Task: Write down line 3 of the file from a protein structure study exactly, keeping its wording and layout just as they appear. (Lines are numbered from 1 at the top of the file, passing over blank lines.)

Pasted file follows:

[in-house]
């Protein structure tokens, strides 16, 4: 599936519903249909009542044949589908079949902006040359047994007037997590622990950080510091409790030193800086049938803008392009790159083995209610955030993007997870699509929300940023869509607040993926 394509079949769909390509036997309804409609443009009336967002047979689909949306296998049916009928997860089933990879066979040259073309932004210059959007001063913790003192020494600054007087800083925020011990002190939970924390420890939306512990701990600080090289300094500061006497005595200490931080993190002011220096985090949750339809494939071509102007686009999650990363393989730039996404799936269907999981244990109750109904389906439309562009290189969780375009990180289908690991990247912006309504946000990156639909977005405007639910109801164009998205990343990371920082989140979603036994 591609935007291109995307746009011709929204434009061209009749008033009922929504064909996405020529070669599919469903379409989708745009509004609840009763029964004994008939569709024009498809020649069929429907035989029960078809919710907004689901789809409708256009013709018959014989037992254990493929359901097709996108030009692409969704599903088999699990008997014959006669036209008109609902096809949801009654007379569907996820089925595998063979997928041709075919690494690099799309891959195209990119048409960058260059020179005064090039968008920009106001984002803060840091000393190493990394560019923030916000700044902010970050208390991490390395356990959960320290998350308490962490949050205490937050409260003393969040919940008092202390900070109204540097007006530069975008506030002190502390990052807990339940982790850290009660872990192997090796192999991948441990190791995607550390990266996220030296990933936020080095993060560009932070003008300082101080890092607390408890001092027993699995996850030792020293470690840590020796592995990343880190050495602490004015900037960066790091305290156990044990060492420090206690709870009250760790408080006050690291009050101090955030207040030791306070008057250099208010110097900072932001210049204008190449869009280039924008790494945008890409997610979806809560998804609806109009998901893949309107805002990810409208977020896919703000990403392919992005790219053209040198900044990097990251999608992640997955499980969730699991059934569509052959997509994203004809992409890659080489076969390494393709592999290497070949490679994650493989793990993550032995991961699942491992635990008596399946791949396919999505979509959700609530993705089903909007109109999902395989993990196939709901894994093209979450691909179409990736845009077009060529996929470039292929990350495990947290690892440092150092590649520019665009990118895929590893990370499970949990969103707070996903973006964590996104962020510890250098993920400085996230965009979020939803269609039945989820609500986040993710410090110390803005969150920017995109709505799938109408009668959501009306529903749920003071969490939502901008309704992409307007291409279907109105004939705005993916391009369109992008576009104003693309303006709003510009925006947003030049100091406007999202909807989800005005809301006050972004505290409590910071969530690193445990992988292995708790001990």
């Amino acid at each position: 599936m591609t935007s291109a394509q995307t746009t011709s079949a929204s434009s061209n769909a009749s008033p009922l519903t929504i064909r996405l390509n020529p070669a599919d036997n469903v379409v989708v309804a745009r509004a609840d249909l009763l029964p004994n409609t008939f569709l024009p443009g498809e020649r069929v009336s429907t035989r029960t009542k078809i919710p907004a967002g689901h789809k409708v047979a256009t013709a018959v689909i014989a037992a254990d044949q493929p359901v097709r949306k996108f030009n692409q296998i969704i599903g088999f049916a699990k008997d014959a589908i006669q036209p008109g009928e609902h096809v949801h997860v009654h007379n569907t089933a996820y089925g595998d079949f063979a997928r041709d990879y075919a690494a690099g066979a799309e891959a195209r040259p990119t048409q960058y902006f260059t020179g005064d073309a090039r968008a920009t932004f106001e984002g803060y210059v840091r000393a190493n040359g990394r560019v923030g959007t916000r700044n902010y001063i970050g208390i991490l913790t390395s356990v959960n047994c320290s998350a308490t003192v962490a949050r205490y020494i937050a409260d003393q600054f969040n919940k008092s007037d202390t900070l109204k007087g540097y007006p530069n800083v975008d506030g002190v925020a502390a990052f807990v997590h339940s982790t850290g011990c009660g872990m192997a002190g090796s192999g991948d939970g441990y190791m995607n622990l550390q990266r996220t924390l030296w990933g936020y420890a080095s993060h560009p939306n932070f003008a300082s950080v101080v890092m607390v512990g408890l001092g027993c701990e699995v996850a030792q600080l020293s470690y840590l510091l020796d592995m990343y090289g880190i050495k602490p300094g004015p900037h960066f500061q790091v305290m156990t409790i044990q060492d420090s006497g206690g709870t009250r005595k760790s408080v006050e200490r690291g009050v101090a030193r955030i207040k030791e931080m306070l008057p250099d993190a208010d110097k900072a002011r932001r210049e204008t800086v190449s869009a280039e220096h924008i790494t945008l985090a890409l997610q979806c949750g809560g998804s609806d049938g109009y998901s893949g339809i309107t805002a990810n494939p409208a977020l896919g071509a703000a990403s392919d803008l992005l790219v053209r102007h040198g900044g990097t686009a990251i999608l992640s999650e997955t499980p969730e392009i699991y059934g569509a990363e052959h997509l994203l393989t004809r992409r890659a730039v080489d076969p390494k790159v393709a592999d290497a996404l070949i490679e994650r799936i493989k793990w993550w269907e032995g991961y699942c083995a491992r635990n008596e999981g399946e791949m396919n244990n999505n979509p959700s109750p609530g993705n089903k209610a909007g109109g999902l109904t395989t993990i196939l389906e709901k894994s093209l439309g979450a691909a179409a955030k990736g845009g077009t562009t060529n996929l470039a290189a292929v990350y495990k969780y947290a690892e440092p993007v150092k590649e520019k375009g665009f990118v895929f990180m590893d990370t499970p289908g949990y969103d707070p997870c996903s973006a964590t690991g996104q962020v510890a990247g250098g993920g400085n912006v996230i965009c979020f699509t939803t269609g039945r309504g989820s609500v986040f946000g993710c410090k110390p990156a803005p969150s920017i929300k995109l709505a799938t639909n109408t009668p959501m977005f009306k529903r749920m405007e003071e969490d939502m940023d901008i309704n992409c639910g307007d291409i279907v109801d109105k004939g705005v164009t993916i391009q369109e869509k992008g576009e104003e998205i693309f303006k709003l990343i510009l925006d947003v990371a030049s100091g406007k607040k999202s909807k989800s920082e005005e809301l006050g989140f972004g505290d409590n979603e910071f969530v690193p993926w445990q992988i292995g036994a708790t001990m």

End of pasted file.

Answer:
């Amino acid at each position: 599936m591609t935007s291109a394509q995307t746009t011709s079949a929204s434009s061209n769909a009749s008033p009922l519903t929504i064909r996405l390509n020529p070669a599919d036997n469903v379409v989708v309804a745009r509004a609840d249909l009763l029964p004994n409609t008939f569709l024009p443009g498809e020649r069929v009336s429907t035989r029960t009542k078809i919710p907004a967002g689901h789809k409708v047979a256009t013709a018959v689909i014989a037992a254990d044949q493929p359901v097709r949306k996108f030009n692409q296998i969704i599903g088999f049916a699990k008997d014959a589908i006669q036209p008109g009928e609902h096809v949801h997860v009654h007379n569907t089933a996820y089925g595998d079949f063979a997928r041709d990879y075919a690494a690099g066979a799309e891959a195209r040259p990119t048409q960058y902006f260059t020179g005064d073309a090039r968008a920009t932004f106001e984002g803060y210059v840091r000393a190493n040359g990394r560019v923030g959007t916000r700044n902010y001063i970050g208390i991490l913790t390395s356990v959960n047994c320290s998350a308490t003192v962490a949050r205490y020494i937050a409260d003393q600054f969040n919940k008092s007037d202390t900070l109204k007087g540097y007006p530069n800083v975008d506030g002190v925020a502390a990052f807990v997590h339940s982790t850290g011990c009660g872990m192997a002190g090796s192999g991948d939970g441990y190791m995607n622990l550390q990266r996220t924390l030296w990933g936020y420890a080095s993060h560009p939306n932070f003008a300082s950080v101080v890092m607390v512990g408890l001092g027993c701990e699995v996850a030792q600080l020293s470690y840590l510091l020796d592995m990343y090289g880190i050495k602490p300094g004015p900037h960066f500061q790091v305290m156990t409790i044990q060492d420090s006497g206690g709870t009250r005595k760790s408080v006050e200490r690291g009050v101090a030193r955030i207040k030791e931080m306070l008057p250099d993190a208010d110097k900072a002011r932001r210049e204008t800086v190449s869009a280039e220096h924008i790494t945008l985090a890409l997610q979806c949750g809560g998804s609806d049938g109009y998901s893949g339809i309107t805002a990810n494939p409208a977020l896919g071509a703000a990403s392919d803008l992005l790219v053209r102007h040198g900044g990097t686009a990251i999608l992640s999650e997955t499980p969730e392009i699991y059934g569509a990363e052959h997509l994203l393989t004809r992409r890659a730039v080489d076969p390494k790159v393709a592999d290497a996404l070949i490679e994650r799936i493989k793990w993550w269907e032995g991961y699942c083995a491992r635990n008596e999981g399946e791949m396919n244990n999505n979509p959700s109750p609530g993705n089903k209610a909007g109109g999902l109904t395989t993990i196939l389906e709901k894994s093209l439309g979450a691909a179409a955030k990736g845009g077009t562009t060529n996929l470039a290189a292929v990350y495990k969780y947290a690892e440092p993007v150092k590649e520019k375009g665009f990118v895929f990180m590893d990370t499970p289908g949990y969103d707070p997870c996903s973006a964590t690991g996104q962020v510890a990247g250098g993920g400085n912006v996230i965009c979020f699509t939803t269609g039945r309504g989820s609500v986040f946000g993710c410090k110390p990156a803005p969150s920017i929300k995109l709505a799938t639909n109408t009668p959501m977005f009306k529903r749920m405007e003071e969490d939502m940023d901008i309704n992409c639910g307007d291409i279907v109801d109105k004939g705005v164009t993916i391009q369109e869509k992008g576009e104003e998205i693309f303006k709003l990343i510009l925006d947003v990371a030049s100091g406007k607040k999202s909807k989800s920082e005005e809301l006050g989140f972004g505290d409590n979603e910071f969530v690193p993926w445990q992988i292995g036994a708790t001990m």